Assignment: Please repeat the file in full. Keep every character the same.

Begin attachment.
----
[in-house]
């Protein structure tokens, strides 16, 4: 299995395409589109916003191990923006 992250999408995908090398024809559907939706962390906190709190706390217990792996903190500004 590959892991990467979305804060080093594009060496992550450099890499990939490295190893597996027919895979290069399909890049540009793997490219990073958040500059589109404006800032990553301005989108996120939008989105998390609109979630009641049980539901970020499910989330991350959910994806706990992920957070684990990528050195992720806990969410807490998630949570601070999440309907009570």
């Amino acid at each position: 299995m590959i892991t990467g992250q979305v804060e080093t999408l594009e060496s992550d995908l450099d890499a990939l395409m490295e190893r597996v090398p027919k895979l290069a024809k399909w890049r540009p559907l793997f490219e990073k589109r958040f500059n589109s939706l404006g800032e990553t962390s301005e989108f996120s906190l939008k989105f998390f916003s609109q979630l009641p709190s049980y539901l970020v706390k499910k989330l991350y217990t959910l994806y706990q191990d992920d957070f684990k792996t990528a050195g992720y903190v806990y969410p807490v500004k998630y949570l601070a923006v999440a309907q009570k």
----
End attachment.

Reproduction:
[in-house]
């Protein structure tokens, strides 16, 4: 299995395409589109916003191990923006 992250999408995908090398024809559907939706962390906190709190706390217990792996903190500004 590959892991990467979305804060080093594009060496992550450099890499990939490295190893597996027919895979290069399909890049540009793997490219990073958040500059589109404006800032990553301005989108996120939008989105998390609109979630009641049980539901970020499910989330991350959910994806706990992920957070684990990528050195992720806990969410807490998630949570601070999440309907009570």
């Amino acid at each position: 299995m590959i892991t990467g992250q979305v804060e080093t999408l594009e060496s992550d995908l450099d890499a990939l395409m490295e190893r597996v090398p027919k895979l290069a024809k399909w890049r540009p559907l793997f490219e990073k589109r958040f500059n589109s939706l404006g800032e990553t962390s301005e989108f996120s906190l939008k989105f998390f916003s609109q979630l009641p709190s049980y539901l970020v706390k499910k989330l991350y217990t959910l994806y706990q191990d992920d957070f684990k792996t990528a050195g992720y903190v806990y969410p807490v500004k998630y949570l601070a923006v999440a309907q009570k």